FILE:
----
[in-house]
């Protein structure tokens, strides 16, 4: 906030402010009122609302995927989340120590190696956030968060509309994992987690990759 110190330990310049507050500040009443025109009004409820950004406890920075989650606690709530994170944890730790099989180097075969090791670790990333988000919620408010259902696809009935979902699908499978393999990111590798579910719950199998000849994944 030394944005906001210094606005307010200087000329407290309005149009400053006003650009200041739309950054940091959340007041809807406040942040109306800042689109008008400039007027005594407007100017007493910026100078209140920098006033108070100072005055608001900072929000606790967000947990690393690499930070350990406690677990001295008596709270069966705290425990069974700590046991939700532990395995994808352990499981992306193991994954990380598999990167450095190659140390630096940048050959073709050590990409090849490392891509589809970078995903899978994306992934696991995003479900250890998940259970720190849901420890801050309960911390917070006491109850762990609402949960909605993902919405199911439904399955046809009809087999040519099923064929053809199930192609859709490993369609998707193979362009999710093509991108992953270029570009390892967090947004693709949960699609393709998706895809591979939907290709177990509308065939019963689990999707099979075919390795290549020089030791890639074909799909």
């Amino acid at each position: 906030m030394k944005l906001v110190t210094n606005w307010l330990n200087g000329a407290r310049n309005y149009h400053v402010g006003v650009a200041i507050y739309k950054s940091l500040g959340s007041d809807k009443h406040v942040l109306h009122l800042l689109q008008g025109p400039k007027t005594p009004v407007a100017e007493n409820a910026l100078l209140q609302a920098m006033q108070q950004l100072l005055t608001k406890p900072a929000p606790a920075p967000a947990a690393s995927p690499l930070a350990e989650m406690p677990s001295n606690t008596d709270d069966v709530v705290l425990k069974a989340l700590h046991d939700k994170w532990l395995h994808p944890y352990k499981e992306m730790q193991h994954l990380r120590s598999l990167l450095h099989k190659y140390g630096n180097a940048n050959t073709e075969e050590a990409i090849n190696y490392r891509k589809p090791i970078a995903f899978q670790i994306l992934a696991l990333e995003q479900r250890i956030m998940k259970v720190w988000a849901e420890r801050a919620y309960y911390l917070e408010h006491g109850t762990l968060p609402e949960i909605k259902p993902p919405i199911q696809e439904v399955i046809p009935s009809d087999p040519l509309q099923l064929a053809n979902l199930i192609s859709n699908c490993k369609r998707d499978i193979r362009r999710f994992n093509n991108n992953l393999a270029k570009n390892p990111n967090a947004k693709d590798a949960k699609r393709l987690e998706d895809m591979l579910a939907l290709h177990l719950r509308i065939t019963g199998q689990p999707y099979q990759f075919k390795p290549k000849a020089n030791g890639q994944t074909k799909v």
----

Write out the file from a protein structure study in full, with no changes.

[in-house]
């Protein structure tokens, strides 16, 4: 906030402010009122609302995927989340120590190696956030968060509309994992987690990759 110190330990310049507050500040009443025109009004409820950004406890920075989650606690709530994170944890730790099989180097075969090791670790990333988000919620408010259902696809009935979902699908499978393999990111590798579910719950199998000849994944 030394944005906001210094606005307010200087000329407290309005149009400053006003650009200041739309950054940091959340007041809807406040942040109306800042689109008008400039007027005594407007100017007493910026100078209140920098006033108070100072005055608001900072929000606790967000947990690393690499930070350990406690677990001295008596709270069966705290425990069974700590046991939700532990395995994808352990499981992306193991994954990380598999990167450095190659140390630096940048050959073709050590990409090849490392891509589809970078995903899978994306992934696991995003479900250890998940259970720190849901420890801050309960911390917070006491109850762990609402949960909605993902919405199911439904399955046809009809087999040519099923064929053809199930192609859709490993369609998707193979362009999710093509991108992953270029570009390892967090947004693709949960699609393709998706895809591979939907290709177990509308065939019963689990999707099979075919390795290549020089030791890639074909799909």
């Amino acid at each position: 906030m030394k944005l906001v110190t210094n606005w307010l330990n200087g000329a407290r310049n309005y149009h400053v402010g006003v650009a200041i507050y739309k950054s940091l500040g959340s007041d809807k009443h406040v942040l109306h009122l800042l689109q008008g025109p400039k007027t005594p009004v407007a100017e007493n409820a910026l100078l209140q609302a920098m006033q108070q950004l100072l005055t608001k406890p900072a929000p606790a920075p967000a947990a690393s995927p690499l930070a350990e989650m406690p677990s001295n606690t008596d709270d069966v709530v705290l425990k069974a989340l700590h046991d939700k994170w532990l395995h994808p944890y352990k499981e992306m730790q193991h994954l990380r120590s598999l990167l450095h099989k190659y140390g630096n180097a940048n050959t073709e075969e050590a990409i090849n190696y490392r891509k589809p090791i970078a995903f899978q670790i994306l992934a696991l990333e995003q479900r250890i956030m998940k259970v720190w988000a849901e420890r801050a919620y309960y911390l917070e408010h006491g109850t762990l968060p609402e949960i909605k259902p993902p919405i199911q696809e439904v399955i046809p009935s009809d087999p040519l509309q099923l064929a053809n979902l199930i192609s859709n699908c490993k369609r998707d499978i193979r362009r999710f994992n093509n991108n992953l393999a270029k570009n390892p990111n967090a947004k693709d590798a949960k699609r393709l987690e998706d895809m591979l579910a939907l290709h177990l719950r509308i065939t019963g199998q689990p999707y099979q990759f075919k390795p290549k000849a020089n030791g890639q994944t074909k799909v």